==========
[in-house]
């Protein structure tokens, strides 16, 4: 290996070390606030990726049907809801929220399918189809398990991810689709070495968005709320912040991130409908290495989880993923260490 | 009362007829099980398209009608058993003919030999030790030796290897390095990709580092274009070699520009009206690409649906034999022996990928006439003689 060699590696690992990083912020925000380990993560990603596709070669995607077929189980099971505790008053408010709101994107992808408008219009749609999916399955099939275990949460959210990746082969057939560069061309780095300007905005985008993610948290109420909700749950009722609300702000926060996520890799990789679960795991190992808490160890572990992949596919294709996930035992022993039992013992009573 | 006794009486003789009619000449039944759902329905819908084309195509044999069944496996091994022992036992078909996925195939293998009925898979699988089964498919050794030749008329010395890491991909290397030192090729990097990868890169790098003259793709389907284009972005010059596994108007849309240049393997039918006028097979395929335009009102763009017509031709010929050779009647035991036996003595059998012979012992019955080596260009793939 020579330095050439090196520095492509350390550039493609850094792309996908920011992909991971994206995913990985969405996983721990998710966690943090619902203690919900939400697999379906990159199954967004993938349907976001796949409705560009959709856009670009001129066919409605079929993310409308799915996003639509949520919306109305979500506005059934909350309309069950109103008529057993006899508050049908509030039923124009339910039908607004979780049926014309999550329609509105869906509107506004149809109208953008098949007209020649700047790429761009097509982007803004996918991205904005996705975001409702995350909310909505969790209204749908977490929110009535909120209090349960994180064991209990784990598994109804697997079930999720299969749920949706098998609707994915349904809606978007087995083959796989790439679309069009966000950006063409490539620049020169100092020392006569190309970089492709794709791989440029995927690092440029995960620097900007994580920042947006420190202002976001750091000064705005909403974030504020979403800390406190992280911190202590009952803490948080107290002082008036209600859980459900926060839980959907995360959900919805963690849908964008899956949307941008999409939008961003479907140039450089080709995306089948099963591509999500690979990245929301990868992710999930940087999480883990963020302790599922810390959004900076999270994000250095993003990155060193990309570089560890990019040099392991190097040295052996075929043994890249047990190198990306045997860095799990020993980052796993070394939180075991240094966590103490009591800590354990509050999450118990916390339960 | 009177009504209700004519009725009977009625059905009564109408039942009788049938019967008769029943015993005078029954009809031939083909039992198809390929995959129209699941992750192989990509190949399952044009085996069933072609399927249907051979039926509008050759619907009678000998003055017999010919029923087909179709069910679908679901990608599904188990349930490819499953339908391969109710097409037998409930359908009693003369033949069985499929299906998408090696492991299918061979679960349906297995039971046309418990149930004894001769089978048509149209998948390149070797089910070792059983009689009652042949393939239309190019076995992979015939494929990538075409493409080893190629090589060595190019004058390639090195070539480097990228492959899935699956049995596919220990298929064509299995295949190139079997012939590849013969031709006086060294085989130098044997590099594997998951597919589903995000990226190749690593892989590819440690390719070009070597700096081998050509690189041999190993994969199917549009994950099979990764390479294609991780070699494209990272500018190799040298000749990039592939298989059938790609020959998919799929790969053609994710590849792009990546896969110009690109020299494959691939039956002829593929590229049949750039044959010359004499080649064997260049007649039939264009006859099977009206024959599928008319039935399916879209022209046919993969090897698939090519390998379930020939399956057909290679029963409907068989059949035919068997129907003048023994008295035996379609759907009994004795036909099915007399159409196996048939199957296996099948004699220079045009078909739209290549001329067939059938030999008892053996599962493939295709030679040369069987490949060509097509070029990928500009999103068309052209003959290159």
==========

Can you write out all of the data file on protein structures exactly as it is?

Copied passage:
[in-house]
């Protein structure tokens, strides 16, 4: 290996070390606030990726049907809801929220399918189809398990991810689709070495968005709320912040991130409908290495989880993923260490 | 009362007829099980398209009608058993003919030999030790030796290897390095990709580092274009070699520009009206690409649906034999022996990928006439003689 060699590696690992990083912020925000380990993560990603596709070669995607077929189980099971505790008053408010709101994107992808408008219009749609999916399955099939275990949460959210990746082969057939560069061309780095300007905005985008993610948290109420909700749950009722609300702000926060996520890799990789679960795991190992808490160890572990992949596919294709996930035992022993039992013992009573 | 006794009486003789009619000449039944759902329905819908084309195509044999069944496996091994022992036992078909996925195939293998009925898979699988089964498919050794030749008329010395890491991909290397030192090729990097990868890169790098003259793709389907284009972005010059596994108007849309240049393997039918006028097979395929335009009102763009017509031709010929050779009647035991036996003595059998012979012992019955080596260009793939 020579330095050439090196520095492509350390550039493609850094792309996908920011992909991971994206995913990985969405996983721990998710966690943090619902203690919900939400697999379906990159199954967004993938349907976001796949409705560009959709856009670009001129066919409605079929993310409308799915996003639509949520919306109305979500506005059934909350309309069950109103008529057993006899508050049908509030039923124009339910039908607004979780049926014309999550329609509105869906509107506004149809109208953008098949007209020649700047790429761009097509982007803004996918991205904005996705975001409702995350909310909505969790209204749908977490929110009535909120209090349960994180064991209990784990598994109804697997079930999720299969749920949706098998609707994915349904809606978007087995083959796989790439679309069009966000950006063409490539620049020169100092020392006569190309970089492709794709791989440029995927690092440029995960620097900007994580920042947006420190202002976001750091000064705005909403974030504020979403800390406190992280911190202590009952803490948080107290002082008036209600859980459900926060839980959907995360959900919805963690849908964008899956949307941008999409939008961003479907140039450089080709995306089948099963591509999500690979990245929301990868992710999930940087999480883990963020302790599922810390959004900076999270994000250095993003990155060193990309570089560890990019040099392991190097040295052996075929043994890249047990190198990306045997860095799990020993980052796993070394939180075991240094966590103490009591800590354990509050999450118990916390339960 | 009177009504209700004519009725009977009625059905009564109408039942009788049938019967008769029943015993005078029954009809031939083909039992198809390929995959129209699941992750192989990509190949399952044009085996069933072609399927249907051979039926509008050759619907009678000998003055017999010919029923087909179709069910679908679901990608599904188990349930490819499953339908391969109710097409037998409930359908009693003369033949069985499929299906998408090696492991299918061979679960349906297995039971046309418990149930004894001769089978048509149209998948390149070797089910070792059983009689009652042949393939239309190019076995992979015939494929990538075409493409080893190629090589060595190019004058390639090195070539480097990228492959899935699956049995596919220990298929064509299995295949190139079997012939590849013969031709006086060294085989130098044997590099594997998951597919589903995000990226190749690593892989590819440690390719070009070597700096081998050509690189041999190993994969199917549009994950099979990764390479294609991780070699494209990272500018190799040298000749990039592939298989059938790609020959998919799929790969053609994710590849792009990546896969110009690109020299494959691939039956002829593929590229049949750039044959010359004499080649064997260049007649039939264009006859099977009206024959599928008319039935399916879209022209046919993969090897698939090519390998379930020939399956057909290679029963409907068989059949035919068997129907003048023994008295035996379609759907009994004795036909099915007399159409196996048939199957296996099948004699220079045009078909739209290549001329067939059938030999008892053996599962493939295709030679040369069987490949060509097509070029990928500009999103068309052209003959290159």